Less Code

One difference between LWC and standard Web Components is the amount of code you have to write to create a component. To create a component with LWC, you just write a few lines of code, and then the LWC compiler will transform that code, adding the necessary boilerplate code so that those become Web Components.

The difference between LWC and Aura can’t be seen on-screen. But it makes a lot of difference for developers in the back-end. Hence, it is generally widely accepted that it is better to choose LWC over Aura.

You need to think about what will be best for your team, your production line, the reports and records you need to create, and how experienced your business is with code overall. 

Once you have answered these questions, you can make an informed decision.

Are You Ready To Create Your LWC?

It doesn’t matter if you are a developer who builds components or a business owner who needs the functionality to be built. It is smart to turn to the modern web standards of LWC versus the Classic version. Salesforce Lightning and the Lightning Component Framework have made Salesforce high-end and easy to use.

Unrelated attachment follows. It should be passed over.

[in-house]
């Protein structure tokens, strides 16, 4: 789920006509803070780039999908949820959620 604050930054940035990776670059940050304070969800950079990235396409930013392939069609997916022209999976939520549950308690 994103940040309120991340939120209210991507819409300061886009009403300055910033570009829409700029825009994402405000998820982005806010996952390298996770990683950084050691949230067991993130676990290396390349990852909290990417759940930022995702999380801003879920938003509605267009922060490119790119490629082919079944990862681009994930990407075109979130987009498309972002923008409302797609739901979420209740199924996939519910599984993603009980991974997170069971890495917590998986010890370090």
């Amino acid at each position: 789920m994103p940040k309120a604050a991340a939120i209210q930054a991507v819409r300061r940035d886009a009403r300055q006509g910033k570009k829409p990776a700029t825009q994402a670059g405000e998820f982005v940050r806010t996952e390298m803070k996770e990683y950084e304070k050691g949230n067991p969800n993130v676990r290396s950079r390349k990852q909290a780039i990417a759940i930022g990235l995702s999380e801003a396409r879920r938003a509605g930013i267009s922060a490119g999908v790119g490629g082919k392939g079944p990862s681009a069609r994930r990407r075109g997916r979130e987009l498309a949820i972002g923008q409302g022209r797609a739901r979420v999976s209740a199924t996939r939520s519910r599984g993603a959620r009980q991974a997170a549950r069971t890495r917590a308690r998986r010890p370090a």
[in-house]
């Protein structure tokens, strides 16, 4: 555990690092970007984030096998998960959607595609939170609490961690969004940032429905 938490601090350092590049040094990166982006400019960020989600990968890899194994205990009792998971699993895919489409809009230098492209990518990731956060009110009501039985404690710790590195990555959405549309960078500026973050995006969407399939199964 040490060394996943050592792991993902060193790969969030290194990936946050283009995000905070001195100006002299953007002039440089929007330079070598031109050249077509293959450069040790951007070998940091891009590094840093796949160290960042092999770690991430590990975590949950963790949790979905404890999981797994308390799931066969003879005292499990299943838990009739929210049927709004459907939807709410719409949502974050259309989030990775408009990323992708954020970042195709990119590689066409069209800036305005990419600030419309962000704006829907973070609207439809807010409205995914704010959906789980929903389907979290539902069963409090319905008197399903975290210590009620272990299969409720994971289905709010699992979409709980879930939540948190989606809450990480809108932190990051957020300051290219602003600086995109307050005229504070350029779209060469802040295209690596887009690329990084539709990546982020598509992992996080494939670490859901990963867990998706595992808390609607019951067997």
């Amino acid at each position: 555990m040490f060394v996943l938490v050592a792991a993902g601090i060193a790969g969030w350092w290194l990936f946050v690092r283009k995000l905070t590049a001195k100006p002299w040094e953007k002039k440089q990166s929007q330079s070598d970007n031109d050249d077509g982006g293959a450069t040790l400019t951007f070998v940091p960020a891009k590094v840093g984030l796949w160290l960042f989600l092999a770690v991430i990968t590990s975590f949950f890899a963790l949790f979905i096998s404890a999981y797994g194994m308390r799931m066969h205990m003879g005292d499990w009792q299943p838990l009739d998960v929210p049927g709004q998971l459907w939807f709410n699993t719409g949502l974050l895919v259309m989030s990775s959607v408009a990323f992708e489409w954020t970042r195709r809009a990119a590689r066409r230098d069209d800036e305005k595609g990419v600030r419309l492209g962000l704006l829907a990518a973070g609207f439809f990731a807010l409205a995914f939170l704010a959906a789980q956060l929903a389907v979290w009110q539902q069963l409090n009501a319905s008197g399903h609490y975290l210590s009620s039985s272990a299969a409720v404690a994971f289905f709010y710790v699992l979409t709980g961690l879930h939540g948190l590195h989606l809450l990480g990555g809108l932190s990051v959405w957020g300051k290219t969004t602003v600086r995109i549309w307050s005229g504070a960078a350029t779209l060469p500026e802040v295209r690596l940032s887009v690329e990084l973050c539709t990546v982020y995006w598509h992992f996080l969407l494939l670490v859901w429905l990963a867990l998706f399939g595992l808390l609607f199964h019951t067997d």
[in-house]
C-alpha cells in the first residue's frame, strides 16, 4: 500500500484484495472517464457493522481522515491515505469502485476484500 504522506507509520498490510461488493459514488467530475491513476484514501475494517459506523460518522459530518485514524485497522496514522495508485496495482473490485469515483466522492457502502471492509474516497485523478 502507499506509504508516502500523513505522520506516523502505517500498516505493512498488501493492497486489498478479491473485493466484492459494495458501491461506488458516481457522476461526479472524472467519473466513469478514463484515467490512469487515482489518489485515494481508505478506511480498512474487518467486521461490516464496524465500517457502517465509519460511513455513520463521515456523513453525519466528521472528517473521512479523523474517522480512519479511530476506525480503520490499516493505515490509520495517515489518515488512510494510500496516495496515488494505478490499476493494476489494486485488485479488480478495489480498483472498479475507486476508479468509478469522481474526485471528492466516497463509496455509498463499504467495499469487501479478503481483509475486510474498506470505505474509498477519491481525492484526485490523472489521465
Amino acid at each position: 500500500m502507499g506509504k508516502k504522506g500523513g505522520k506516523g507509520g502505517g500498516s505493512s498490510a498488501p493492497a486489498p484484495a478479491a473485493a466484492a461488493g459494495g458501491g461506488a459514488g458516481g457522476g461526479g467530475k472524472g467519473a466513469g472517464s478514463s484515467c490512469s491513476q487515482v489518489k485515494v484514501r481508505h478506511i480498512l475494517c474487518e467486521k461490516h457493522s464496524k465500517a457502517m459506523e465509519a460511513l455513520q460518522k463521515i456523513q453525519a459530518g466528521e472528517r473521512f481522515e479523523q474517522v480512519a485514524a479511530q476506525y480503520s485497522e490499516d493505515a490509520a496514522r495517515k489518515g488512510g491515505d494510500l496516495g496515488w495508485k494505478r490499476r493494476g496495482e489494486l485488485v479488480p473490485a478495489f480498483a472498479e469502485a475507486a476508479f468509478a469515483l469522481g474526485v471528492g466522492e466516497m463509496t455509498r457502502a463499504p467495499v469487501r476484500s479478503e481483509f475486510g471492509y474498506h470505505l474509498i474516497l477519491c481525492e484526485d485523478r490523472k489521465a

As LWC helps you develop flexible and easy Web Components with a friendly user experience, it has seen a sudden surge in future development implementation and demand.

Now is the best time to switch to LWC as a developer or a business.

As you can see, newer does seem to be better in this instance.